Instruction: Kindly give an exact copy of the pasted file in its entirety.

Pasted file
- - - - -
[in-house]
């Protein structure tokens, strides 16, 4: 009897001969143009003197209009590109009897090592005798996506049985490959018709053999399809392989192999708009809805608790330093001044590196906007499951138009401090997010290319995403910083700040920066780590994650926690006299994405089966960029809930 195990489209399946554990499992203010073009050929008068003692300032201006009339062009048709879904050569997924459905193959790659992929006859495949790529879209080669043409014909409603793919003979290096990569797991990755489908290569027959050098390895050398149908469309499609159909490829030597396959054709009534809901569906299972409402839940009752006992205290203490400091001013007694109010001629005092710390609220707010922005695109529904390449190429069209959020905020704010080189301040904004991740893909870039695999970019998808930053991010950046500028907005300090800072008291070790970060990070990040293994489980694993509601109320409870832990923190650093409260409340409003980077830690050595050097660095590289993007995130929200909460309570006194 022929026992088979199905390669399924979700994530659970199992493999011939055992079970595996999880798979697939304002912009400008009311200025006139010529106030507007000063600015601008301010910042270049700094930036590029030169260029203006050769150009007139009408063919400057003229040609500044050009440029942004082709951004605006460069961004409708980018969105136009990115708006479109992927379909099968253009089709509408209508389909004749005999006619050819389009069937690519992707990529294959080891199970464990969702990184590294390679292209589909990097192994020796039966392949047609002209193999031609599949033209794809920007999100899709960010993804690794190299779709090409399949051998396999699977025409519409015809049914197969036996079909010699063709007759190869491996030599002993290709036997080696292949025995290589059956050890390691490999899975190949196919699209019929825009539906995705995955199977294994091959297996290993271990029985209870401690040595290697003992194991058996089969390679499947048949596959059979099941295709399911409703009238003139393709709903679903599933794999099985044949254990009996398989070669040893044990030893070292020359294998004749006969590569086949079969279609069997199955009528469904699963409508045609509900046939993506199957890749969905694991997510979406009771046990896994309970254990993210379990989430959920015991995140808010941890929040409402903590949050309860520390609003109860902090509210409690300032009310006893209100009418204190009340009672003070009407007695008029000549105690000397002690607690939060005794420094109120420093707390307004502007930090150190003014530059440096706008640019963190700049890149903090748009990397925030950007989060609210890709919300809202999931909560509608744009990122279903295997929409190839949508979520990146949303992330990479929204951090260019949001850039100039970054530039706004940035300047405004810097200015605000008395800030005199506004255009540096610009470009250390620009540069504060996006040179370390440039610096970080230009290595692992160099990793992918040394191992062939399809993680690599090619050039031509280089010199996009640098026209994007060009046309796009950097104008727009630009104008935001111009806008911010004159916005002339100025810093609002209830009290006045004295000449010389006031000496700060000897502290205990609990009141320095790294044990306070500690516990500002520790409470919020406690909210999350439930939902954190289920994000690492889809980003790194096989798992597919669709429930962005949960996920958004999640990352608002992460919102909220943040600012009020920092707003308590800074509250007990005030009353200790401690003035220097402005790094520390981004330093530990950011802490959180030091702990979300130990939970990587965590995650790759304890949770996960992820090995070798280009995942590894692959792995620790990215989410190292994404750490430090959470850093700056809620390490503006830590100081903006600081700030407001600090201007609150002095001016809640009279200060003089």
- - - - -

[in-house]
């Protein structure tokens, strides 16, 4: 009897001969143009003197209009590109009897090592005798996506049985490959018709053999399809392989192999708009809805608790330093001044590196906007499951138009401090997010290319995403910083700040920066780590994650926690006299994405089966960029809930 195990489209399946554990499992203010073009050929008068003692300032201006009339062009048709879904050569997924459905193959790659992929006859495949790529879209080669043409014909409603793919003979290096990569797991990755489908290569027959050098390895050398149908469309499609159909490829030597396959054709009534809901569906299972409402839940009752006992205290203490400091001013007694109010001629005092710390609220707010922005695109529904390449190429069209959020905020704010080189301040904004991740893909870039695999970019998808930053991010950046500028907005300090800072008291070790970060990070990040293994489980694993509601109320409870832990923190650093409260409340409003980077830690050595050097660095590289993007995130929200909460309570006194 022929026992088979199905390669399924979700994530659970199992493999011939055992079970595996999880798979697939304002912009400008009311200025006139010529106030507007000063600015601008301010910042270049700094930036590029030169260029203006050769150009007139009408063919400057003229040609500044050009440029942004082709951004605006460069961004409708980018969105136009990115708006479109992927379909099968253009089709509408209508389909004749005999006619050819389009069937690519992707990529294959080891199970464990969702990184590294390679292209589909990097192994020796039966392949047609002209193999031609599949033209794809920007999100899709960010993804690794190299779709090409399949051998396999699977025409519409015809049914197969036996079909010699063709007759190869491996030599002993290709036997080696292949025995290589059956050890390691490999899975190949196919699209019929825009539906995705995955199977294994091959297996290993271990029985209870401690040595290697003992194991058996089969390679499947048949596959059979099941295709399911409703009238003139393709709903679903599933794999099985044949254990009996398989070669040893044990030893070292020359294998004749006969590569086949079969279609069997199955009528469904699963409508045609509900046939993506199957890749969905694991997510979406009771046990896994309970254990993210379990989430959920015991995140808010941890929040409402903590949050309860520390609003109860902090509210409690300032009310006893209100009418204190009340009672003070009407007695008029000549105690000397002690607690939060005794420094109120420093707390307004502007930090150190003014530059440096706008640019963190700049890149903090748009990397925030950007989060609210890709919300809202999931909560509608744009990122279903295997929409190839949508979520990146949303992330990479929204951090260019949001850039100039970054530039706004940035300047405004810097200015605000008395800030005199506004255009540096610009470009250390620009540069504060996006040179370390440039610096970080230009290595692992160099990793992918040394191992062939399809993680690599090619050039031509280089010199996009640098026209994007060009046309796009950097104008727009630009104008935001111009806008911010004159916005002339100025810093609002209830009290006045004295000449010389006031000496700060000897502290205990609990009141320095790294044990306070500690516990500002520790409470919020406690909210999350439930939902954190289920994000690492889809980003790194096989798992597919669709429930962005949960996920958004999640990352608002992460919102909220943040600012009020920092707003308590800074509250007990005030009353200790401690003035220097402005790094520390981004330093530990950011802490959180030091702990979300130990939970990587965590995650790759304890949770996960992820090995070798280009995942590894692959792995620790990215989410190292994404750490430090959470850093700056809620390490503006830590100081903006600081700030407001600090201007609150002095001016809640009279200060003089």